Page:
Under the successor bar doctrine, “once an employer becomes a successor, the union is entitled to a reasonable period of bargaining, during which no question concerning representation that challenges its majority status may be raised through a petition for an election filed by employees, by the employer or by a rival union; nor, during this period, may the employer unilaterally withdraw recognition from the union based on a claimed loss of majority support, whether arising before or during the period.”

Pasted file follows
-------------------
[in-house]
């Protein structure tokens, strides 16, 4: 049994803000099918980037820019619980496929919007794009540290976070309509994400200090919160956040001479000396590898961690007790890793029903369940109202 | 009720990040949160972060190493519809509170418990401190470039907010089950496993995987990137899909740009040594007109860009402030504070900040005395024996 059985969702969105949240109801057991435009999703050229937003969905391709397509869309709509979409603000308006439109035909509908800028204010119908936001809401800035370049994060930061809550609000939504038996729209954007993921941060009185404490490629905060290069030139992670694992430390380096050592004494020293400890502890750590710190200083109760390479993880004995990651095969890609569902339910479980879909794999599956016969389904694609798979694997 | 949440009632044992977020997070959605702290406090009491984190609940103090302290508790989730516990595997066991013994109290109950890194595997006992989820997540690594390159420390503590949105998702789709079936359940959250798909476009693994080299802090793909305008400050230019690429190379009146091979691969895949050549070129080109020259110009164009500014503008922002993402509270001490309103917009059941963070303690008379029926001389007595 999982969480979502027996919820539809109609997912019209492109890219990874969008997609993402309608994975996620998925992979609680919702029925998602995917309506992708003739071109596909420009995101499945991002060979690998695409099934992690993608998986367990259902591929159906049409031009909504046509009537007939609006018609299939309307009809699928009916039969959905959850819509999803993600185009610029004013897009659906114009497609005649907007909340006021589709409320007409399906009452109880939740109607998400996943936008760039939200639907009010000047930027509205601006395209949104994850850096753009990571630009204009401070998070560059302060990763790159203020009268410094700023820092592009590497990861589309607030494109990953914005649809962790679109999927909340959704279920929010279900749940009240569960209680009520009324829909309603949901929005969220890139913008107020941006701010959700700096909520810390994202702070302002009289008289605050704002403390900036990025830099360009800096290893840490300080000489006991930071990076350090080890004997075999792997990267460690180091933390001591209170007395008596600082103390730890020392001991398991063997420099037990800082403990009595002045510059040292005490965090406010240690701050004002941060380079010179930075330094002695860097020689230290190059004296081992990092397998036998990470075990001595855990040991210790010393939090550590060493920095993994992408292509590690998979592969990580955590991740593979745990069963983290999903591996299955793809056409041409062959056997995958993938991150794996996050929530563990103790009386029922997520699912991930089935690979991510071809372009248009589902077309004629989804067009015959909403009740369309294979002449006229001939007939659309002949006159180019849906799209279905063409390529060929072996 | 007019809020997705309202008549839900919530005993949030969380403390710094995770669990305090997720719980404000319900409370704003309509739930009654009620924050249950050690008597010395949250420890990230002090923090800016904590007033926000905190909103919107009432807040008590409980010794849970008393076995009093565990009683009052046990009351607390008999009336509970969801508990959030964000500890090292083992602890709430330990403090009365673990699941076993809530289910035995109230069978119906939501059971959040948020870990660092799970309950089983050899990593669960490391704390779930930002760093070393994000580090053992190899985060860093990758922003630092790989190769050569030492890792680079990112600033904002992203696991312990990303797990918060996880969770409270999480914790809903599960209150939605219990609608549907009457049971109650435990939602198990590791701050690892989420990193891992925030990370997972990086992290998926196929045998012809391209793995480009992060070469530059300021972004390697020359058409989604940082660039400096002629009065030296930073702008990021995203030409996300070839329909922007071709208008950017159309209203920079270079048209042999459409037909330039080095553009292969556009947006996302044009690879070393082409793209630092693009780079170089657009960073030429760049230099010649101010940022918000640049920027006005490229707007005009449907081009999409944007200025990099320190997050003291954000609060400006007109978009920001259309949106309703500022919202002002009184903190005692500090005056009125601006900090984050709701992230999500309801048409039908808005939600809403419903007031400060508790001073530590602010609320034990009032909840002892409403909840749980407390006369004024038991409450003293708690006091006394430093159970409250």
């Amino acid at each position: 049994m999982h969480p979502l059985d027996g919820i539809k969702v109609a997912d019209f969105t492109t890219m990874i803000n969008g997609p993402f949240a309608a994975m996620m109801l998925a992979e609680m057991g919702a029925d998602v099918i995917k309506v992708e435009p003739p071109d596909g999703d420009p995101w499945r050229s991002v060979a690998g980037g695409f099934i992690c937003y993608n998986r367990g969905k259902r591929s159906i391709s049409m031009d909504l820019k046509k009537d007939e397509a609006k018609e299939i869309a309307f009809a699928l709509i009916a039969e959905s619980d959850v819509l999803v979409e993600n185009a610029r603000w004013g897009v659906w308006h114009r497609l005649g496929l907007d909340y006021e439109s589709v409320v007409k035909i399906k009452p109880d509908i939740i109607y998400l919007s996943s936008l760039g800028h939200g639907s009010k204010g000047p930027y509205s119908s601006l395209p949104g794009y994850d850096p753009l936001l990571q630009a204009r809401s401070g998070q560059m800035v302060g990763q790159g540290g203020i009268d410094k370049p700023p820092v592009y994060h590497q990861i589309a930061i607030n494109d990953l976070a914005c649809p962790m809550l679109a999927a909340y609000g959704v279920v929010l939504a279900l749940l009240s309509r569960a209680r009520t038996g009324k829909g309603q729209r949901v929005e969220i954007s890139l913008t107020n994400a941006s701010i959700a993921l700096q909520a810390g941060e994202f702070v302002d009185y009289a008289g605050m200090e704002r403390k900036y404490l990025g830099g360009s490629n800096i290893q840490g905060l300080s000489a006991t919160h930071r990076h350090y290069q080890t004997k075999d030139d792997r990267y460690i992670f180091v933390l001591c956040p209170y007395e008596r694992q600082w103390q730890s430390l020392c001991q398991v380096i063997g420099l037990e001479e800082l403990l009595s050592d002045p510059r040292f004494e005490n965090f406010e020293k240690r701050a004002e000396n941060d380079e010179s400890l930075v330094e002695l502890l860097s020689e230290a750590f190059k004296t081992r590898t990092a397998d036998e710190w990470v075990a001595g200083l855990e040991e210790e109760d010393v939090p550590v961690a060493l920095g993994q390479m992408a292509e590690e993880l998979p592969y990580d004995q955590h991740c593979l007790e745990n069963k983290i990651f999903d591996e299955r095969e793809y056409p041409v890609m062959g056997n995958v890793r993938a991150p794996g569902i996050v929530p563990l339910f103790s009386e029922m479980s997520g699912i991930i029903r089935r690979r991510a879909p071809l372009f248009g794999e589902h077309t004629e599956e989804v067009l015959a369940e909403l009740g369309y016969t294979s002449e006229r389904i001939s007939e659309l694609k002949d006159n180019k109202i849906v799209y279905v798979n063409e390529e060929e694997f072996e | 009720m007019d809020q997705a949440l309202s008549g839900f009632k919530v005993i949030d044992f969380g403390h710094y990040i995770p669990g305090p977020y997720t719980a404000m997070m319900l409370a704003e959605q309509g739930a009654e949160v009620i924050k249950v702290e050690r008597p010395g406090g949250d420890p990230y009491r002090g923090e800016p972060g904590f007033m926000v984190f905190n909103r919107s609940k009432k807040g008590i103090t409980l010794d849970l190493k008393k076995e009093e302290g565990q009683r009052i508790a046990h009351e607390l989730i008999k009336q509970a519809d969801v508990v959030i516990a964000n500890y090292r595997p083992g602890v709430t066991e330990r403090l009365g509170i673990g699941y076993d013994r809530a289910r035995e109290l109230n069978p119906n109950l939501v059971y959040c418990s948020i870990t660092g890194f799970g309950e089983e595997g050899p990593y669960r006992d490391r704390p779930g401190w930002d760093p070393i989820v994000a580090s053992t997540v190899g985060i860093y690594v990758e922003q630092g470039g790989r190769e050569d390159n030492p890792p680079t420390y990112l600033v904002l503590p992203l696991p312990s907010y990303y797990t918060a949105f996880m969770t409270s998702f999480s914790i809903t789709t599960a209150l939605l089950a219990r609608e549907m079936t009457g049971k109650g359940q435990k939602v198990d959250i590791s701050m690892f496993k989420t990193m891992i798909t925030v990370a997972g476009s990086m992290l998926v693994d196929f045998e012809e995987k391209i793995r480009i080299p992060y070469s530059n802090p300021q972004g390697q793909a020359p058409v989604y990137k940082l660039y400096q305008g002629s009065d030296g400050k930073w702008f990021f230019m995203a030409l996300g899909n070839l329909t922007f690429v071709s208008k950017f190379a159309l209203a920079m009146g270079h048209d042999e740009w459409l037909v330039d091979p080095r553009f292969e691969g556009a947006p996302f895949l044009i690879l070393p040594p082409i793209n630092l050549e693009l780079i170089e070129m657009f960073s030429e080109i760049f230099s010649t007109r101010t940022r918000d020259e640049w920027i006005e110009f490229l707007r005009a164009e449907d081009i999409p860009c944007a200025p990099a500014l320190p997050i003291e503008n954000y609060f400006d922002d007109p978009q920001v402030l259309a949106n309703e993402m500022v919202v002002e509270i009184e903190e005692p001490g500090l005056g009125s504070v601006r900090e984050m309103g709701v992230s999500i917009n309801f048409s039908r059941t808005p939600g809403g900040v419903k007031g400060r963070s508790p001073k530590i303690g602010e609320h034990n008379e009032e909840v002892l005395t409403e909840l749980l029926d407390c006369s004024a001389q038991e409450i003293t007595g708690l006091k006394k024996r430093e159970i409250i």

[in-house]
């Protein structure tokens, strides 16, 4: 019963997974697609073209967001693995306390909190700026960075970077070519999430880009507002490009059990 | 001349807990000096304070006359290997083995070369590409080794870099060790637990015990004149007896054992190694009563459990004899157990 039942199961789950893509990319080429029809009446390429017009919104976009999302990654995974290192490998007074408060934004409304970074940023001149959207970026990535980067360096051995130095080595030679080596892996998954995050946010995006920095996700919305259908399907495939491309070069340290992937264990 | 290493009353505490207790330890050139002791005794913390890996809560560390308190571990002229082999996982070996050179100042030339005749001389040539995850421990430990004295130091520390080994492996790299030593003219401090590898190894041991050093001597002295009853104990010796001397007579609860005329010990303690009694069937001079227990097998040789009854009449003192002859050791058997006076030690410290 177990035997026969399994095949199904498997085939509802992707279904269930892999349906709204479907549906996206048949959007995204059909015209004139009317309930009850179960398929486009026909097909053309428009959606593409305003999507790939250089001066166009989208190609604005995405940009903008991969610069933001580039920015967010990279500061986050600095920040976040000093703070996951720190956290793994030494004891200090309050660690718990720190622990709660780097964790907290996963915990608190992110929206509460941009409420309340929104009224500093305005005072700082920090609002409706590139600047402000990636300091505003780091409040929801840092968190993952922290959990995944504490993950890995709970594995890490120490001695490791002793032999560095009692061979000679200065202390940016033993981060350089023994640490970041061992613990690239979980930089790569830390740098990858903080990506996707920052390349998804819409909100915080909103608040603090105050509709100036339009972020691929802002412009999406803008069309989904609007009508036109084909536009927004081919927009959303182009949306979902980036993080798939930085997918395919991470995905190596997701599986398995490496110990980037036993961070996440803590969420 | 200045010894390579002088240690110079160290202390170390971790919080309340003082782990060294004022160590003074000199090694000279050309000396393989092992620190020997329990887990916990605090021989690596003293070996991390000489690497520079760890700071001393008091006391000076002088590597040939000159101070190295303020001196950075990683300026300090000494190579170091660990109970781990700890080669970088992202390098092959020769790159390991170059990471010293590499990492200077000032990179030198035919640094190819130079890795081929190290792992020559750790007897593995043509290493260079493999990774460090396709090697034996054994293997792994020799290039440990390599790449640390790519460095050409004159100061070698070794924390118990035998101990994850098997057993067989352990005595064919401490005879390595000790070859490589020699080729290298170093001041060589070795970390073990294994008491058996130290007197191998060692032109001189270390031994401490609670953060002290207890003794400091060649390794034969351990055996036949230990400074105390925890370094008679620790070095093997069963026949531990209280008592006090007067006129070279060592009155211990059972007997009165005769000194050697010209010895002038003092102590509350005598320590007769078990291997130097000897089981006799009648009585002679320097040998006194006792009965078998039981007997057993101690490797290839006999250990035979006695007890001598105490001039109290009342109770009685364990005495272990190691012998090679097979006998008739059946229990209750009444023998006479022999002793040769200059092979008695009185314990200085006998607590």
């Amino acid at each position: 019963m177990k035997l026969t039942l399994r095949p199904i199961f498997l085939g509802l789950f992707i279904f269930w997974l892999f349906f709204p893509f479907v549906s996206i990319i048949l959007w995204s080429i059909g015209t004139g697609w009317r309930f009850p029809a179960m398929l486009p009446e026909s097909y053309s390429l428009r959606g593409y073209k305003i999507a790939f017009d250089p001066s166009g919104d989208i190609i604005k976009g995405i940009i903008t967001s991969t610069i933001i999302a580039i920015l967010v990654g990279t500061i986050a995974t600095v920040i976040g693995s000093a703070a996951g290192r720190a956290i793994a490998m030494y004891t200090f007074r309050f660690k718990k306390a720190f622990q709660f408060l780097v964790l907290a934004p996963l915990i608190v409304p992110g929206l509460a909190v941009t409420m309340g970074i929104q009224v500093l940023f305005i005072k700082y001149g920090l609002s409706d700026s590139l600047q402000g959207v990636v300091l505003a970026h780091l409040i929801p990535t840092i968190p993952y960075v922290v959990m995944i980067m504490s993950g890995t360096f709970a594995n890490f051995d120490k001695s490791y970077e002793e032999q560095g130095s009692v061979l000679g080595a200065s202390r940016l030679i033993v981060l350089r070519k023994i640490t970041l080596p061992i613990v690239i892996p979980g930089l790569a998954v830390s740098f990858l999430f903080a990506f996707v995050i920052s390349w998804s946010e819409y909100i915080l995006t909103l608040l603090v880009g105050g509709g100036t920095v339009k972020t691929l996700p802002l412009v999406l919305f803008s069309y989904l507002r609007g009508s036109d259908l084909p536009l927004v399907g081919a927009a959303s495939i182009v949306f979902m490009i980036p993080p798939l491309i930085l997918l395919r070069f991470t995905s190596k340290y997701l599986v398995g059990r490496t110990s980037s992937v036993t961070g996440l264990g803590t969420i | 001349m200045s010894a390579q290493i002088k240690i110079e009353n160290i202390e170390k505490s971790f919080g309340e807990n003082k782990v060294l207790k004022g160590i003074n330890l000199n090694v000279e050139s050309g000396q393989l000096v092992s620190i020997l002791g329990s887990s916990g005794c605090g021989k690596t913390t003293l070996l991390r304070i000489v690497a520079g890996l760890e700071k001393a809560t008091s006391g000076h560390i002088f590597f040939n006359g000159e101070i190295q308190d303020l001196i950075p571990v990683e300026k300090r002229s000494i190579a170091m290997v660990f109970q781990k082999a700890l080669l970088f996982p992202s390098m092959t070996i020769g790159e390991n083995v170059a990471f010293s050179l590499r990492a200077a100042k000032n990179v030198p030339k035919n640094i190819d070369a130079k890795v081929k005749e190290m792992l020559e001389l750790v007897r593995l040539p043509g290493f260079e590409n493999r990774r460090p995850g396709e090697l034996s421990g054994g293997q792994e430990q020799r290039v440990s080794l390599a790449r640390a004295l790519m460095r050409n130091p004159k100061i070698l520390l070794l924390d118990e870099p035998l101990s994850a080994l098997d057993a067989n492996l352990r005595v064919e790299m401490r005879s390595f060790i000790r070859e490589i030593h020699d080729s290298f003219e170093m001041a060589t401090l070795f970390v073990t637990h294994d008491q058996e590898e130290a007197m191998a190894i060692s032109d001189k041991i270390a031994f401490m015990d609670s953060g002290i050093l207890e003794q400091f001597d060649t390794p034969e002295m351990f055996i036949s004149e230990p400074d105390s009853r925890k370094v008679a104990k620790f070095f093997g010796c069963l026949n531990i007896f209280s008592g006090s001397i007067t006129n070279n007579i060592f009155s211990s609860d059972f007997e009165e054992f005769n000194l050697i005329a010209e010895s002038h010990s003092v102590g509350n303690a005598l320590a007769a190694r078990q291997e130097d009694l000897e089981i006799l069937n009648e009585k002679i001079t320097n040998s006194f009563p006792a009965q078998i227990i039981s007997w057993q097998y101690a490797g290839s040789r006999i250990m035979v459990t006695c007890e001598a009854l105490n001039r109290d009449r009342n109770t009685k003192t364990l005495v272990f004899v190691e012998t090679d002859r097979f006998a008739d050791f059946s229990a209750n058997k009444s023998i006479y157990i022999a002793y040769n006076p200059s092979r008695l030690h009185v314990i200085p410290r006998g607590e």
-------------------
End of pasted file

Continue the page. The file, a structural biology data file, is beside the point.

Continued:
And, the court noted, the board “has adopted a bright-line rule that, in cases such as this where the successor adopts the existing terms and conditions of employment, this bar runs for a period of six months.”
The court observed that DCX expressed “discomfort with negotiating with a union that no longer had the support of a majority of its bargaining unit employees, but while that discomfort is understandable, it is legally irrelevant.” The court ordered the company to bargain with the union immediately, lasting until at least six months after the date of the first collective bargaining meeting between the parties.